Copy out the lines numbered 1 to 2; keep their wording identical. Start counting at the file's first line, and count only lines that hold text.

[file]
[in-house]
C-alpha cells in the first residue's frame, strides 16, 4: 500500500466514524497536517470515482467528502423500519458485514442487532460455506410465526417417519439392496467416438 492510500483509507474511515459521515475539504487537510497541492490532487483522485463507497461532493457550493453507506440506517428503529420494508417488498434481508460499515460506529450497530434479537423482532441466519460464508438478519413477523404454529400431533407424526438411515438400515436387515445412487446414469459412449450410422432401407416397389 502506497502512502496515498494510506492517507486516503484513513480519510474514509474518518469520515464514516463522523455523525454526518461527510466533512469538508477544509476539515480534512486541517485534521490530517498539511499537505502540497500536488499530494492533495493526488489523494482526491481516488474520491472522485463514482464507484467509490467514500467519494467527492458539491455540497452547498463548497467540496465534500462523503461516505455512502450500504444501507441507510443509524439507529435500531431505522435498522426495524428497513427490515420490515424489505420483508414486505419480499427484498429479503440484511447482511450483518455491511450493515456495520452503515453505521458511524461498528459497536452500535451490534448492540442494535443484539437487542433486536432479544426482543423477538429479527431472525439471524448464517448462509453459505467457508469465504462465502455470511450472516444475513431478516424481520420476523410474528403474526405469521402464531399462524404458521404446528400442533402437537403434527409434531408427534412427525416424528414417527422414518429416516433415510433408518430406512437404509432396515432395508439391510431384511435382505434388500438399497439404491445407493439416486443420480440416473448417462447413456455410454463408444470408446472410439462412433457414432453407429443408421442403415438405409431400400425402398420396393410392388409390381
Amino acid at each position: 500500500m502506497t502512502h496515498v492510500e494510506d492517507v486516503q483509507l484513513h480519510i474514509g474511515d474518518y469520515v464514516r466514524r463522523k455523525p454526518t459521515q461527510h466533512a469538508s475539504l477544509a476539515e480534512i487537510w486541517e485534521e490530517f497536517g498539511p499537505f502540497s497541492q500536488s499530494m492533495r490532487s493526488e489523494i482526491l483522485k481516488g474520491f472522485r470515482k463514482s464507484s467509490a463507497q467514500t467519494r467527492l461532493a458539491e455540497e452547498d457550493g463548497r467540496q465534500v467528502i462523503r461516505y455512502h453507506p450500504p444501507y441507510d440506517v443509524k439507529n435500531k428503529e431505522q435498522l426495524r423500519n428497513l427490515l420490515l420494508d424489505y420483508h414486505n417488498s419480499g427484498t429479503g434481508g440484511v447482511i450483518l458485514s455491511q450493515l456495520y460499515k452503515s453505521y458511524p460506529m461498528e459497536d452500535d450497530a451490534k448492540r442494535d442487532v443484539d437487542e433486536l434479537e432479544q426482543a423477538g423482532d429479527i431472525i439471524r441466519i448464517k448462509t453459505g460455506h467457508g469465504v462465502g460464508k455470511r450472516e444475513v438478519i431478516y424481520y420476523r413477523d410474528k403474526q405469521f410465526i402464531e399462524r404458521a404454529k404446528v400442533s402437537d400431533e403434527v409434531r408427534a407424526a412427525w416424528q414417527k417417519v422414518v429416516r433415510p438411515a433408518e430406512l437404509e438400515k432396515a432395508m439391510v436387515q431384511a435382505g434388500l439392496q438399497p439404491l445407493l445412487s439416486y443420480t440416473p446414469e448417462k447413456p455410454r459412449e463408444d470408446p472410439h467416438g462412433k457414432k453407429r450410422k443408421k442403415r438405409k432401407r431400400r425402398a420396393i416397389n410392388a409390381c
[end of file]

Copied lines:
[in-house]
C-alpha cells in the first residue's frame, strides 16, 4: 500500500466514524497536517470515482467528502423500519458485514442487532460455506410465526417417519439392496467416438 492510500483509507474511515459521515475539504487537510497541492490532487483522485463507497461532493457550493453507506440506517428503529420494508417488498434481508460499515460506529450497530434479537423482532441466519460464508438478519413477523404454529400431533407424526438411515438400515436387515445412487446414469459412449450410422432401407416397389 502506497502512502496515498494510506492517507486516503484513513480519510474514509474518518469520515464514516463522523455523525454526518461527510466533512469538508477544509476539515480534512486541517485534521490530517498539511499537505502540497500536488499530494492533495493526488489523494482526491481516488474520491472522485463514482464507484467509490467514500467519494467527492458539491455540497452547498463548497467540496465534500462523503461516505455512502450500504444501507441507510443509524439507529435500531431505522435498522426495524428497513427490515420490515424489505420483508414486505419480499427484498429479503440484511447482511450483518455491511450493515456495520452503515453505521458511524461498528459497536452500535451490534448492540442494535443484539437487542433486536432479544426482543423477538429479527431472525439471524448464517448462509453459505467457508469465504462465502455470511450472516444475513431478516424481520420476523410474528403474526405469521402464531399462524404458521404446528400442533402437537403434527409434531408427534412427525416424528414417527422414518429416516433415510433408518430406512437404509432396515432395508439391510431384511435382505434388500438399497439404491445407493439416486443420480440416473448417462447413456455410454463408444470408446472410439462412433457414432453407429443408421442403415438405409431400400425402398420396393410392388409390381